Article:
These days, it’s not a question of if – but when – your organization will digitally transform itself. The real unknown may be how it will take place.
If the transformation is done poorly, then a company’s very survival might be at risk. But if it’s done right, then the organization may evolve into an enterprise that is more agile, more competitive and more innovative.
Much of this, of course, depends on senior leadership. Those in the C-suite will be tasked with ensuring an organization is digitally on the right track and doesn’t squander the efforts or dollars put into its transformation.
One of the best ways for senior leaders to understand how to determine the organization’s needs, create the right culture and use its resources wisely can be found in a new white paper from Knowledge@Wharton and sponsored by HCL Technologies. In the paper, experts look at the best practices of several organizations that have made successful digital transformations and lessons learned by leaders.
The digital transformation goals for Novelis, a major U.S. industrial aluminum processor, were: virtualization, elimination of data center duplication; process improvements; and a roll up of business operations.
Kenneth Benson, global IT hosting director, says the company made significant investments in the effort, such as buying new hardware and third-party service provider contracts. It also made cuts, such as closing more than 20 data centers and moving to private cloud services. This not only allowed Novelis to switch operations among data centers in an emergency, but saved $14 million in data center closings and fewer employees.
The change also has given business units greater transparency of the fees they pay for services and greater predictability in service availability. They can see more clearly where they can cut costs or be more efficient, and can predict problems with storage, servers and networking before they happen since they have real-time monitoring and performance data access.
Before the transformation, about half of the efforts by Benson’s team were focused on building the infrastructure necessary for the organization’s 40 to 50 projects a year. After the transformation, only about 10% to 15% of his team’s time is spent on such infrastructure needs.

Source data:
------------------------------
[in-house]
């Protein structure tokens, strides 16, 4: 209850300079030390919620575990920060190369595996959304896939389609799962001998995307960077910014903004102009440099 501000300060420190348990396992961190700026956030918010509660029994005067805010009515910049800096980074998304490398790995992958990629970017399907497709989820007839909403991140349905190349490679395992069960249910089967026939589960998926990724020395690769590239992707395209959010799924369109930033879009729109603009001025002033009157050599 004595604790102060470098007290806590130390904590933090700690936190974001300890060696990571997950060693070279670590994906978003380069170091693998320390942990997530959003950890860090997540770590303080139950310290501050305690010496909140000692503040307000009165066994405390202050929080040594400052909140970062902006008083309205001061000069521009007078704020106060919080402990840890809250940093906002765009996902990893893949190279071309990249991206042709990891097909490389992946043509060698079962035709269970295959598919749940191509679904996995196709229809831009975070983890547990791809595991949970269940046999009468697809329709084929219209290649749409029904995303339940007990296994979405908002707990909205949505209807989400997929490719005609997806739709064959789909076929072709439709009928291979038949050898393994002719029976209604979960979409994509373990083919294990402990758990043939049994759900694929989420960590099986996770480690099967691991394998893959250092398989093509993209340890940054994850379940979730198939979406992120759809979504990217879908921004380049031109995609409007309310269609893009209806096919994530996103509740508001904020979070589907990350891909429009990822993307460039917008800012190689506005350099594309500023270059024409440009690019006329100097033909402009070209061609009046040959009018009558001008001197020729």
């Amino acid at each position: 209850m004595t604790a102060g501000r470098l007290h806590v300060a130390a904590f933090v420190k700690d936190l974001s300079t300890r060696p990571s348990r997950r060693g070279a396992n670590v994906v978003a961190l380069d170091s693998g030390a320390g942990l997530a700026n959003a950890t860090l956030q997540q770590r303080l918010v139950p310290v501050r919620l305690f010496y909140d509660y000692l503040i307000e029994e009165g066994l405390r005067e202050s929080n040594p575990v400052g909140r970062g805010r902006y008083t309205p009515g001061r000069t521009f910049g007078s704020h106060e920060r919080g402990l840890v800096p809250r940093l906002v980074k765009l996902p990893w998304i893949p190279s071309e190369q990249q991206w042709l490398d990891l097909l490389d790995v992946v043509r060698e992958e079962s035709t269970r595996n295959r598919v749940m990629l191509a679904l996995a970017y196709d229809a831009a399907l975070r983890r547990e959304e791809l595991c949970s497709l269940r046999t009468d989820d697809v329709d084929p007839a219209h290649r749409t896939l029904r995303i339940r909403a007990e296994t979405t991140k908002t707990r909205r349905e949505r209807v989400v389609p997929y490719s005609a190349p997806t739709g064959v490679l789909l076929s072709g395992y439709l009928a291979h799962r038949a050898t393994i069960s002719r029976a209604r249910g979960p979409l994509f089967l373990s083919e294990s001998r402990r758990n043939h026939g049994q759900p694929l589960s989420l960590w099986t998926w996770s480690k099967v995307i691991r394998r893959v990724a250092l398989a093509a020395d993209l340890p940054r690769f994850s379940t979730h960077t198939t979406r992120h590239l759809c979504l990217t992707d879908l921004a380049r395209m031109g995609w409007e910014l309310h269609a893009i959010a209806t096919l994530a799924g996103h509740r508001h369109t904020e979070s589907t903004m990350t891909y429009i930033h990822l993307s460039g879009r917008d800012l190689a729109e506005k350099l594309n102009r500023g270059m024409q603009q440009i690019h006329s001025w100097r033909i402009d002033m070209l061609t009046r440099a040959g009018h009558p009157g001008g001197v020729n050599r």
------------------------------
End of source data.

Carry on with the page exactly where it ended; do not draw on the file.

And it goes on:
The success of the transformation also has proven that it can be done with minimal disruption to everyday operations and completed in a timely manner. Specifically, when Novelis started its digital transformation in March 2012, it was 20% virtualized across its 25 data centers. It reached 88% virtualization in 18 months and is now at 92%, the most Benson believes is possible.
British sports brand Manchester United wants to retain, grow and deepen it’s engagement with the current 76,000 fans who attend games at its home stadium and the 659 million others across the globe who follow it. It already engages with fans via social media, its official television channel, its website and an increasing number of mobile products.
Ian Fox, head of digital operations, says one of his top priorities is data analytics because the better the brand knows its fans, the better it will “allow us to engage with them…in a more appropriate way.”
Fox says the digital investment returns should show greater connects, unique website visitors and app downloads. Still, that’s not the only goal, he says.
“You can have a million downloads of your mobile app but very small engagement — and that would be missing the point. Having a million downloads and a million active users on a mobile app are much more valuable to the club, and to the partners and sponsors,” he says.
Priorities in the next 12 to 18 months include a greater web presence, a global mobile app and rebuilding the back-end technology infrastructure for both. Also on the drawing board is a type of “innovation lab” to explore emerging technology areas that support new fan experiences.
Ensuring digital pays off
Kalyan Kumar B (KK), executive vice president and CTO of ITO and Digital at HCL Technologies, says that any organization making digital investments must understand that justifying such costs are the responsibility of an entire company and not just IT.
Wind says external milestones must include:
Internal milestones must include:
Businesses must also embrace a willingness to change, Kumar says.
“In some cases, they may end up rewriting the business model itself,” such as cannibalizing their current business to embrace a digital opportunity, Kumar says. “The problem is people are in the comfort zone of their legacy business.”